2012 Season Preview: Regression CandidatesBy
Yesterday we took at look some Yankees who are candidates to see their performances take a step back in 2012, and now it’s time to flip the coin and look at some players with the potential to improve. That’s the neat thing about the term “regress,” it can work both ways even though it’s somehow developed this negative connotation. The Yankees had a few players under-perform last year, some with good reason and others just because.
On the surface, Logan had some killer stats last season. He struck out 9.94 batters per nine (24.9 K%) while walking 2.81 per nine (7.0 BB%) with a decent 42.4 GB%. Of course lefty specialists usually aren’t judged by their overall numbers, they’re on the roster to get left-handed batters out. That was a problem for Logan last year, who allowed same-side hitters to tag him for a .260/.328/.462 batting line in 118 plate appearances. He gave up three times as many extra-base hits to lefties as David Robertson despite facing 24 fewer hitters.
Logan’s strikeout (11.20 K/9 and 28.8 K%) and walk (2.30 BB/9 and 5.9 BB%) rates against southpaws were insanely good, but his problem was the long ball. His 40.6 GB% resulted in a 13.3% HR/FB ratio, though Hit Tracker says that three of the four homers he surrendered to lefties were Just Enoughs. That means they cleared the fence by less than ten vertical feet or landed less than one fence height beyond the wall. Two of the four homers would have remained in play in the other 29 parks according to their data. Just Enoughs are the most volatile type of homer given their definition, as they’re very prone to the weather and wind and ballpark. The homer issue may not be much of one, so if Boone can maintain those strikeout and walk rates, he should do just fine against left-handed batters going forward.
We all know the story by now. Martin started last season ridiculously hot — .270/.367/.511 in his first 158 PA — before dragging himself across the finish line — .221/.303/.357 in his final 318 PA. The end result was a .237/.324/.408 batting line in 476 PA, or a .325 wOBA and a perfectly league average 100 wRC+. The average catcher produced a .309 wOBA and a 91 wRC+ last season, so Martin was an above average hitter relative to his position.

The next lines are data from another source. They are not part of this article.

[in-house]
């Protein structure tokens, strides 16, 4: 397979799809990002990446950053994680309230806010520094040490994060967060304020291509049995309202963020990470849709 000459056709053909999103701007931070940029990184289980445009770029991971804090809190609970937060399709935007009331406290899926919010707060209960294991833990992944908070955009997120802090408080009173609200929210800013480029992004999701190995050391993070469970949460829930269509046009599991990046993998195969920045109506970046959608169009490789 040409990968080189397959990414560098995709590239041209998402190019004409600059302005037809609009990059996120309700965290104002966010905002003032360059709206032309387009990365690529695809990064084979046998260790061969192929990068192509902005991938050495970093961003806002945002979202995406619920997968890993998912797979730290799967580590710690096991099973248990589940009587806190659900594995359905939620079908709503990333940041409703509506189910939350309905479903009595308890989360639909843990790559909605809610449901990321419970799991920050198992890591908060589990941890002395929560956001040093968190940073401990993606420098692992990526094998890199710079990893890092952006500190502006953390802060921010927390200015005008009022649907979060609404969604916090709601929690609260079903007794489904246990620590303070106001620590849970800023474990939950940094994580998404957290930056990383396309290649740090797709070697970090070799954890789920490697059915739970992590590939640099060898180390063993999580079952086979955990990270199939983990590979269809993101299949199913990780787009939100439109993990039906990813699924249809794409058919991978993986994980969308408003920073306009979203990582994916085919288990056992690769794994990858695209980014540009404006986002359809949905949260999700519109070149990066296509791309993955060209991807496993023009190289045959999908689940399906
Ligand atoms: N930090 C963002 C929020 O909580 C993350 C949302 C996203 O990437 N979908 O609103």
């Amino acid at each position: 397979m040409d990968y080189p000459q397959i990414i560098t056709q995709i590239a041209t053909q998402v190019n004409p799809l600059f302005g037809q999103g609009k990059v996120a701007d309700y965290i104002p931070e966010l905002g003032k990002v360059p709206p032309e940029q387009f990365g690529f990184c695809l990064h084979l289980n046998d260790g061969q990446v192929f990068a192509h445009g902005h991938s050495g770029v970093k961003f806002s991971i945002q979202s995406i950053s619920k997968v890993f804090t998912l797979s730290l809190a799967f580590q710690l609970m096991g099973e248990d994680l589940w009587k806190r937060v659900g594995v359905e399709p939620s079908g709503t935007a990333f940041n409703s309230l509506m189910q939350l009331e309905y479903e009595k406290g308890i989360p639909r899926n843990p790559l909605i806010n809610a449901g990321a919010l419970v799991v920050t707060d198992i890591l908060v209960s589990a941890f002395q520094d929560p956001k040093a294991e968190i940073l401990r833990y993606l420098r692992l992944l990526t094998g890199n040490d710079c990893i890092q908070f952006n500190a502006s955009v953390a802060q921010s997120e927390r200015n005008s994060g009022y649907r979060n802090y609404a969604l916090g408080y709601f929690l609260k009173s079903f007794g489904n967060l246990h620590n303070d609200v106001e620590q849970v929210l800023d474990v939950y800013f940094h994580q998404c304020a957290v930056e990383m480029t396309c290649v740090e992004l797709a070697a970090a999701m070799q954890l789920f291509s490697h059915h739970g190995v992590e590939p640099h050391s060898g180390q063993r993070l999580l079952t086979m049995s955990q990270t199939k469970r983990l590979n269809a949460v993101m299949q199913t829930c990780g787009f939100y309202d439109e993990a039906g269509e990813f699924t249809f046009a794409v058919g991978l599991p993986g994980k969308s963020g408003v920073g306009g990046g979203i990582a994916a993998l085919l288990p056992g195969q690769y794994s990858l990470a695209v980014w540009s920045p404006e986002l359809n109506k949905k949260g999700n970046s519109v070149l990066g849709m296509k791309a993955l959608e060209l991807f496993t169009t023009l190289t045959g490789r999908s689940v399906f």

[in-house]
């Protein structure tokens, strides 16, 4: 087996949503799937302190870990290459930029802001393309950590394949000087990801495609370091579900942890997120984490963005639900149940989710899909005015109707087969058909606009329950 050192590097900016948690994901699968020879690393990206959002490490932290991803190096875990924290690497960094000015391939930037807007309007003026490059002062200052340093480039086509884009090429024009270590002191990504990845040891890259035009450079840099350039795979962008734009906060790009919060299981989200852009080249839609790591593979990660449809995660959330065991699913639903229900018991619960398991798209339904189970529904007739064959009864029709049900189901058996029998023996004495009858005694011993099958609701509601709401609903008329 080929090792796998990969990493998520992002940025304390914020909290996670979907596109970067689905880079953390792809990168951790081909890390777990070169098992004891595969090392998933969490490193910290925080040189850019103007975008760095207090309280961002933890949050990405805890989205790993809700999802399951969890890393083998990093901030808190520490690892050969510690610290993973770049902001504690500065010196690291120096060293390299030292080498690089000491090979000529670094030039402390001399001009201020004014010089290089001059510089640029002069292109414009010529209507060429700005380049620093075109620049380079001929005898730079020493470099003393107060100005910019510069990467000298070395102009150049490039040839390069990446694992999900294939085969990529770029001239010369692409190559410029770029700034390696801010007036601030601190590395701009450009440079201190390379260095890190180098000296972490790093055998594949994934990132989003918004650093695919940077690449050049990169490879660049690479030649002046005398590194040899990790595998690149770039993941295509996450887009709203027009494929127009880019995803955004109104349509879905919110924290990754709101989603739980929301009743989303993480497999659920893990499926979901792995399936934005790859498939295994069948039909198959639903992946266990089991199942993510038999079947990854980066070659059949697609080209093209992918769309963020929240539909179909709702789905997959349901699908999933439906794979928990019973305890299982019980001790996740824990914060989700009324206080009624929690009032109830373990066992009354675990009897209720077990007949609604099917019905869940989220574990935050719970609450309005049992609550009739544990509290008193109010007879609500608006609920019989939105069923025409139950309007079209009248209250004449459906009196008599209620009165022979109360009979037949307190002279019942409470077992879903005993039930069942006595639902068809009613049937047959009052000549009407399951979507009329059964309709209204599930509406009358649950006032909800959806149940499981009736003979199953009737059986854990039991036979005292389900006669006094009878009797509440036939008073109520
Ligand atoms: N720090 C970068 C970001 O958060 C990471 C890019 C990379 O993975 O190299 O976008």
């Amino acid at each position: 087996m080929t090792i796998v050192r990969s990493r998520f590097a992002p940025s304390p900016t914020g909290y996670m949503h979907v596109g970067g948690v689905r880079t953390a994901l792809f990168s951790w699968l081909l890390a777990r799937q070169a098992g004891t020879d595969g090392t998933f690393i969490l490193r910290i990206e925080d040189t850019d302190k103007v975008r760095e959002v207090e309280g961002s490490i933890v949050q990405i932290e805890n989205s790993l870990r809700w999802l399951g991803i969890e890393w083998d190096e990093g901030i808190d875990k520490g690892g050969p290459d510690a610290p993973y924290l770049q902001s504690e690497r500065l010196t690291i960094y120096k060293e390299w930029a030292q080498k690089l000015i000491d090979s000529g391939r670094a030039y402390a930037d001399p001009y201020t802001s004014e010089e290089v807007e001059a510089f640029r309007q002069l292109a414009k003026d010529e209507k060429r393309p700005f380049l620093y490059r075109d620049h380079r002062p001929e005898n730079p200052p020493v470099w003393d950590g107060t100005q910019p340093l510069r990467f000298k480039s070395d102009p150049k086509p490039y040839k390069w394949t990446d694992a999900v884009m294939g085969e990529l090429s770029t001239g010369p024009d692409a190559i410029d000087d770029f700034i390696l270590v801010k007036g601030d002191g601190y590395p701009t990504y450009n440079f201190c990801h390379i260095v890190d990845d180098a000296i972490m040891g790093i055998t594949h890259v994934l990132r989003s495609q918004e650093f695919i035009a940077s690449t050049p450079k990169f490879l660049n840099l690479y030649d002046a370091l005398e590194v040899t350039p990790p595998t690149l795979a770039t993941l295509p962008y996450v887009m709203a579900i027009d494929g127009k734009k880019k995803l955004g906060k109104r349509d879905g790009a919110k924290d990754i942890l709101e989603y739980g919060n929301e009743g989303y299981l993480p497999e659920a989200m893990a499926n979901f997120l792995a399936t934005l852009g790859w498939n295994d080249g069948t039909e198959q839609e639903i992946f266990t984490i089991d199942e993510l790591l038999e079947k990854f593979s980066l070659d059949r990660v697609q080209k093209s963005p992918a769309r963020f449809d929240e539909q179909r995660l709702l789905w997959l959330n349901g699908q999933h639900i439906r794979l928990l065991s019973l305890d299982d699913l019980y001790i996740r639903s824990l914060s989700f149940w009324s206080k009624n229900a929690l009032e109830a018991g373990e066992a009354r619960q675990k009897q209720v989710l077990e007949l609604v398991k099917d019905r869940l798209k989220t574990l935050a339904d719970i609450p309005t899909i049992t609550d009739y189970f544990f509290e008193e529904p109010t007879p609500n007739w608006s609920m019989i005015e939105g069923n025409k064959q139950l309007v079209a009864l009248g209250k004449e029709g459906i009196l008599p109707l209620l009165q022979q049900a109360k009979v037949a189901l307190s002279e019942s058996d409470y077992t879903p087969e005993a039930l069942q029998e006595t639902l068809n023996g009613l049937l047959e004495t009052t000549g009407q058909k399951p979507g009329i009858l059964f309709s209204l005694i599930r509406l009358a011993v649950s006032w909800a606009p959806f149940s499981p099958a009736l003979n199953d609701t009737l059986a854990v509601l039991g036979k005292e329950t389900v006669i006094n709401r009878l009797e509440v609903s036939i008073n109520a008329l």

Like most players, Russ was a more productive hitter at Yankee Stadium (.345 wOBA and 114 wRC+) than on the road (.307 and 88). The easy answer is the short porch and more homers, but that’s not the case. Martin went deep eight times with a .175 ISO and a 15.4% HR/FB ratio at home last year, but clubbed ten homers with a .166 ISO and a 16.4% HR/FB ratio away from the Bronx. His walk and strikeout rates were essentially identical both home and away as was his batted ball profile, but his road batting average (.217 with a .220 BABIP) paled in comparison to his home rate (.260 and .288).
Martin is likely to see his home performance suffer a bit next year and his road performance improve a bit. In terms of process stats — the strikeouts, walks, batted ball types — he was the same hitter regardless of venue in 2011, he just got different results. Given the advantages of Yankee Stadium, the short porch and the fact that pretty much every hitter performs better at home, his home performance may not decline as much as his road performance improves. Martin will never be the guy he was in 2007 again, but a little more love on the road will boost his overall numbers and value to the team. Some more rest will only help further.
Swisher was basically the anti-Martin last year. He was dreadful to start the season — .206/.321/.288 in his first 193 PA — but a monster thereafter — .284/.397/.519 in his final 442 PA. Overall, Swisher finished with a .260/.374/.449 batting line (.358 wOBA and 122 wRC+), his worst performance as a Yankee and the second worst season full season of his career. His 23 homers were his fewest in five years thanks to the early-season slump.
Although he’ll never be a high-contact guy, Swisher has slightly improved his strikeout rate as his career has progressed while maintaining his high walk rate. He’ll never hit for a high average but that’s fine, he’s asked to provide power and patience. That power was missing early in the season, though his 14.3% HR/FB ratio in 2011 was right in line with his career average (14.9%). He just didn’t hit as many fly balls has he had in the past…